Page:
Motor vehicle accidents are a leading cause of death for children, and this week is Child Passenger Safety Week to try and raise awareness about how to prevent child passenger injuries and deaths. When used properly, car safety seats can reduce the risk of death by 70% in infants under 1 year of age and 54% in children in the 1 to 4 age range. So if you are a parent, grandparent, nanny, babysitter or have any reason to be driving children around, take a minute and review these important safety tips.
Most importantly, buckle them up and buckle them up properly. Over 600,000 children under age 14 will ride without a safety restraint at least some time during the year. Tennessee law requires children to be properly restrained. But even when children are buckled up, 50% of the time the car seat is installed improperly. The car seat should be the correct size for the age and size of the child. The car seat should be facing correctly. The American Academy of Pediatricians recommends keeping children in rear-facing car seats for as long as possible and, when they finally outgrow the forward-facing child seat, children should be most likely be moved to a booster seat. Read the owner’s manual for both your vehicle and the car seat to make sure it is appropriate for your child and properly installed. And then, if possible, put the child in the middle of the back seat as that is the safest place for them. You can use this link to find a car seat expert who can check your car seat.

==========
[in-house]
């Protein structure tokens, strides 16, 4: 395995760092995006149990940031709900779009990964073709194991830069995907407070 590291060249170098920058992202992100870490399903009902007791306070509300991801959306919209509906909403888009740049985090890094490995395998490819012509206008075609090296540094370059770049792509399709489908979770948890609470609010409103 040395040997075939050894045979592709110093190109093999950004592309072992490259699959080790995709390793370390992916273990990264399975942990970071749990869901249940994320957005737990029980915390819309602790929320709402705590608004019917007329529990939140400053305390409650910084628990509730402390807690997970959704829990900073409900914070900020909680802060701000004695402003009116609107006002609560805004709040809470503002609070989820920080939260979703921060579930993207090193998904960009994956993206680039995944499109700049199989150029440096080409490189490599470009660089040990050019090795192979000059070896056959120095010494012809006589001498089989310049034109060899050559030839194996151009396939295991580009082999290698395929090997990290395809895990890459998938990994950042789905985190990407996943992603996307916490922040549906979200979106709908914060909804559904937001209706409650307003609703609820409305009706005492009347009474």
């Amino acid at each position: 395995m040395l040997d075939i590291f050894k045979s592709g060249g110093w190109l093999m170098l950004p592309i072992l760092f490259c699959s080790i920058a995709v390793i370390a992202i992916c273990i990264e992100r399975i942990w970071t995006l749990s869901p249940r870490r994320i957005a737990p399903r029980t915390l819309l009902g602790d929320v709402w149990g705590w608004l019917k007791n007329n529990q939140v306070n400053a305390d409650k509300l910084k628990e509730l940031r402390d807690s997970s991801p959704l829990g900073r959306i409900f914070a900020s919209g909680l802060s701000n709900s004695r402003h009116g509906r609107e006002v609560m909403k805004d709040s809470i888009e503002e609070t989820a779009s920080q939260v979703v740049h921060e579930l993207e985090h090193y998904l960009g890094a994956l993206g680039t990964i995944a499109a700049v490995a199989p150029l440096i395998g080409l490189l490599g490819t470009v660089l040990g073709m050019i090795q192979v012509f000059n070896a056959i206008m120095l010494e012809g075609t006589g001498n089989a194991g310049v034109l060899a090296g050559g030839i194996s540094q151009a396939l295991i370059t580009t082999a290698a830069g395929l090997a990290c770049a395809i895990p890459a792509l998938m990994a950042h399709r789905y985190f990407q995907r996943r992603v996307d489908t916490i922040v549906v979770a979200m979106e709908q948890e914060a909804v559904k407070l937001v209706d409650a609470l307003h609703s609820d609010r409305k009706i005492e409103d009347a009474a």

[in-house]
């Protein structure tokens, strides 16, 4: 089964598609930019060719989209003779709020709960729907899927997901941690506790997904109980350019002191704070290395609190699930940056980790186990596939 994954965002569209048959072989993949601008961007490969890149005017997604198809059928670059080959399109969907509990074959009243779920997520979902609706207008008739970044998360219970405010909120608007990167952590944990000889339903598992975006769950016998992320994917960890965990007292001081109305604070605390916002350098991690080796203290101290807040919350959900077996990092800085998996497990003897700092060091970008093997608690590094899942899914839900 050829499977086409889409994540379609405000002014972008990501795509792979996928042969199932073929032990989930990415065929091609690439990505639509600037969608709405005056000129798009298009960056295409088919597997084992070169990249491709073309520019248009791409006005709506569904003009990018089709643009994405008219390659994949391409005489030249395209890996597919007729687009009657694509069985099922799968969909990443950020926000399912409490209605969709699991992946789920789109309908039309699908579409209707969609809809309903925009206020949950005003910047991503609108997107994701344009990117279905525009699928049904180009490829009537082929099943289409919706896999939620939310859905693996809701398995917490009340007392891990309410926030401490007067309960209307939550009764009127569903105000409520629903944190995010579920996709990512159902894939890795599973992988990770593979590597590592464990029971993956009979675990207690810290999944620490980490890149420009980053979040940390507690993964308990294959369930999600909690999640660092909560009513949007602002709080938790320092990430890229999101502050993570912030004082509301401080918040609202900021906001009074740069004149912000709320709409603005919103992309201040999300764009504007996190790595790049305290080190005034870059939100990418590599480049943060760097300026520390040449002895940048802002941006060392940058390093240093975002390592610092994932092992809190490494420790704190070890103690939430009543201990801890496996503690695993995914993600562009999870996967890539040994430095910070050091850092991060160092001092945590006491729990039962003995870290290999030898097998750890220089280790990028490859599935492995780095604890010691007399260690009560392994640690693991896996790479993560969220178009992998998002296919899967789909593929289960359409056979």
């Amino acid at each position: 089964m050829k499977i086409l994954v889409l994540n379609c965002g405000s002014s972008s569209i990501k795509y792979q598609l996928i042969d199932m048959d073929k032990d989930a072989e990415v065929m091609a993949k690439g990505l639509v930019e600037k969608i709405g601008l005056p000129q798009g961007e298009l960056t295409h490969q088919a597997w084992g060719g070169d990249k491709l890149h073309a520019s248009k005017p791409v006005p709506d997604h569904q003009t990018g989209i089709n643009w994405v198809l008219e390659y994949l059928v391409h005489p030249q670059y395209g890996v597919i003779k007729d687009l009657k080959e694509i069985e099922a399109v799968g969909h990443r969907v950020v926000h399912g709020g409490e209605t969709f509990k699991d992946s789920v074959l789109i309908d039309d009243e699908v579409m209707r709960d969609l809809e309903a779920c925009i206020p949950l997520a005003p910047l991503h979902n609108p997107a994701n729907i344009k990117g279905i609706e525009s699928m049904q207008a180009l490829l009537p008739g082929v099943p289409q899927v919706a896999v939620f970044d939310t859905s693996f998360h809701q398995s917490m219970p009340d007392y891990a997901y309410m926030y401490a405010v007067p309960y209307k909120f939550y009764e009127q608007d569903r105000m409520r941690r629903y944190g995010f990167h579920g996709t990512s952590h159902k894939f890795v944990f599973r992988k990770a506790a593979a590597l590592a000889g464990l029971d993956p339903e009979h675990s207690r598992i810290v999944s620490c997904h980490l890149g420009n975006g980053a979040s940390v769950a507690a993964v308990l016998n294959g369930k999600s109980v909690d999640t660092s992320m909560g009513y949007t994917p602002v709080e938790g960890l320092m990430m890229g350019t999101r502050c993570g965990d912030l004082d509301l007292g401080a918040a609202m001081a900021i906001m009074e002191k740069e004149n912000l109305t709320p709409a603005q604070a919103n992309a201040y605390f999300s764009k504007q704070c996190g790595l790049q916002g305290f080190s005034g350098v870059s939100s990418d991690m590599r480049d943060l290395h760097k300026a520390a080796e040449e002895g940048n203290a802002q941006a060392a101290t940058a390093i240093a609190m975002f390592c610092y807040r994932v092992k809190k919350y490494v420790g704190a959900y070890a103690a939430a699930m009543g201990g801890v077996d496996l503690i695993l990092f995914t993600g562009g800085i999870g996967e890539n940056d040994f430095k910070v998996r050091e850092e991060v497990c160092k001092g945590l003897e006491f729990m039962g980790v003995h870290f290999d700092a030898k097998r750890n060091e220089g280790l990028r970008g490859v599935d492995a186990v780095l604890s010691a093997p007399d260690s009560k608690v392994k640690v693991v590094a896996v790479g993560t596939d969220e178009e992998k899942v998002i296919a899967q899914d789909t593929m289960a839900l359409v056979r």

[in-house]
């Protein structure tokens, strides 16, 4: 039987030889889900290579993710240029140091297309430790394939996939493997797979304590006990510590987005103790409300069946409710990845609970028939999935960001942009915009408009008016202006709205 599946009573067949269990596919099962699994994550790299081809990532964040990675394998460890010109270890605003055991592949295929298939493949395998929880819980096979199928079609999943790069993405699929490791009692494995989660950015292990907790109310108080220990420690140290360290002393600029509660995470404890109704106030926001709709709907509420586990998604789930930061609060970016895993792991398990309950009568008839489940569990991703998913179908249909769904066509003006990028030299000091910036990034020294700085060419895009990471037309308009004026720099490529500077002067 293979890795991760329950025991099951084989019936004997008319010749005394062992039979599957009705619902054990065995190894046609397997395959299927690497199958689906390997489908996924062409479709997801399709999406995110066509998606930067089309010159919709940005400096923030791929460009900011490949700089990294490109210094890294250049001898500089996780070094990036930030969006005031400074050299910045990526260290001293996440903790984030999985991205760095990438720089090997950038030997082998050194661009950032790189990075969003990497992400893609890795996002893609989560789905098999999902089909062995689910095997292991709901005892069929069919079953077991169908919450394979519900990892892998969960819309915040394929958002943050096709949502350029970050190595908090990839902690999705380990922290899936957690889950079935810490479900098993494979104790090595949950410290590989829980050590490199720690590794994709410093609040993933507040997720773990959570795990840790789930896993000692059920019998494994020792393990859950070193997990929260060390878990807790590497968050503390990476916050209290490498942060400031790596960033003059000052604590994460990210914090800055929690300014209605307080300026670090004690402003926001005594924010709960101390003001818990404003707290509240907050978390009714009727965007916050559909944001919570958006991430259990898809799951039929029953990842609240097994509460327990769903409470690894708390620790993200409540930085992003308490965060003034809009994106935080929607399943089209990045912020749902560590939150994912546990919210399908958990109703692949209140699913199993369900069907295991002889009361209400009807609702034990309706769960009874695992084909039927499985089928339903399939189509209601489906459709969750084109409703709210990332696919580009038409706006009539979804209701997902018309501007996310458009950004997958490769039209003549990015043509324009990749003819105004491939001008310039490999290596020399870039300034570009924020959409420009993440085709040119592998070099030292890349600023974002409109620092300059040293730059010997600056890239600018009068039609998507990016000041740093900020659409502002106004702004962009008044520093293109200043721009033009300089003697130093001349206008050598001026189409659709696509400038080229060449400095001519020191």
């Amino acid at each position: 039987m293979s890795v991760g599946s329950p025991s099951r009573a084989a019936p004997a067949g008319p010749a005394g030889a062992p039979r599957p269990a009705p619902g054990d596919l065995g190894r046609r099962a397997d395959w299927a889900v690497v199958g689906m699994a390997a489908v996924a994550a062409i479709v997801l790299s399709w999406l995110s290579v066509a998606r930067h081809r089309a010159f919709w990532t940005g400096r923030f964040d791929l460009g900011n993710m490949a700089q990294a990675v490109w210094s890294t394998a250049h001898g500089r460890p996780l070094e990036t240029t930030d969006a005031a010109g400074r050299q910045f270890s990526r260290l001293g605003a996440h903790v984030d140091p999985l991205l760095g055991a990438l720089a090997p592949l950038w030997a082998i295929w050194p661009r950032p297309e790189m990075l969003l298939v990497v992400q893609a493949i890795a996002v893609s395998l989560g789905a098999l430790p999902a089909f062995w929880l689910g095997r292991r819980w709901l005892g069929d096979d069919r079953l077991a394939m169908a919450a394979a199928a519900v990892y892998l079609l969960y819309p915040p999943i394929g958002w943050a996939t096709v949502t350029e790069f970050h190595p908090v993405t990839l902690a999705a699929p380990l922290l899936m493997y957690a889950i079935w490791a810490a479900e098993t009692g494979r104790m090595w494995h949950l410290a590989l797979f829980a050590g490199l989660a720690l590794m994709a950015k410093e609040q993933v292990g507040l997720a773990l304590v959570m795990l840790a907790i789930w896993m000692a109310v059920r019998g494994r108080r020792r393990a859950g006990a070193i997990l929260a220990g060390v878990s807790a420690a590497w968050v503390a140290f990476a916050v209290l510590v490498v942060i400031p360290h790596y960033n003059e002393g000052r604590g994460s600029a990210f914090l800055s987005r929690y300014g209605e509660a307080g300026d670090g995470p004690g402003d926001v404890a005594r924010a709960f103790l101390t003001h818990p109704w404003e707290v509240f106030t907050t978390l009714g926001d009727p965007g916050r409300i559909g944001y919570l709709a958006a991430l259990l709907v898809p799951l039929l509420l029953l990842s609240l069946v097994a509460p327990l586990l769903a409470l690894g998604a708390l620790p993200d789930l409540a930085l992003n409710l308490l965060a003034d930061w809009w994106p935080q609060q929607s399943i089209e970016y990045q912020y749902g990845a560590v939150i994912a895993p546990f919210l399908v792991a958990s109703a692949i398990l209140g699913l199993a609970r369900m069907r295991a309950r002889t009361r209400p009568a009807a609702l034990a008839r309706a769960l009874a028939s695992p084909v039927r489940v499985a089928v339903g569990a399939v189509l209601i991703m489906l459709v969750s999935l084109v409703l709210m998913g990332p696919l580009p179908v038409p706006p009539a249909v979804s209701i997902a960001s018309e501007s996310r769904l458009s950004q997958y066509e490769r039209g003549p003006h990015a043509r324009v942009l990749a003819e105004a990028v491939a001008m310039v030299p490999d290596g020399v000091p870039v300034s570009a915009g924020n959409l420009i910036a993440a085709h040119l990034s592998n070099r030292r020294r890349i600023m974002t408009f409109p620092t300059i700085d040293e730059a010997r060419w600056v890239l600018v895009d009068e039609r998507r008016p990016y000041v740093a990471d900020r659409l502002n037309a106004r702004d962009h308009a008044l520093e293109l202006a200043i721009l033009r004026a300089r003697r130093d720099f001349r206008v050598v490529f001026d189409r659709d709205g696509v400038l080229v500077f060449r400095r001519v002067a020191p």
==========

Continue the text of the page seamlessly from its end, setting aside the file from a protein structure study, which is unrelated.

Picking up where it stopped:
Be sure to register your car seat with the manufacturer. By doing so, you will be in their database and can be notified in the event a defect or problem is detected with the car seat. Likewise, be sure to register your vehicle with the manufacturer – this is typically automatic if you purchase your vehicle from an authorized dealership but if you purchase your vehicle used or if you have moved since your purchase, update your information with the manufacturer so that you can receive prompt notices of any problems or issues.
Yesterday was the first day of fall and as we make our way to chillier temps, it is important to remember that children should not ride in a car seat while wearing anything bulkier than the thickness of a sweatshirt. In a crash, the fabric and filling of a bulky coat will compress and possibly allow more movement within the seatbelt harness than is desired which will result in reduced protection from the safety harness. So take off any bulky coats before you place a child in the car seat and use blankets, gloves and hats to keep them warm once they are buckled in.
And one last safety tip for car seats that does not relate to crashes but instead Sudden Infant Death Syndrome (SIDS). The American Academy of Pediatricians recommends removing a sleeping child from a car seat when not traveling because extended sleeping in a car seat has an increased risk of SIDS. No one, and I do mean no one, wants to wake up a sleeping child, but when you get where you are going, experts recommend putting the child in a bassinet, crib, etc. rather than allowing them to continue sleeping in the car seat.
That’s it. Stay safe out there. And if you or one of your children has been injured in car accident, give us a call for a free, no-obligation consultation to see if we can help. We handle all car accident cases on a contingency basis so we only get paid if we recover money for you.
Photo by Sharon McCutcheon on Unsplash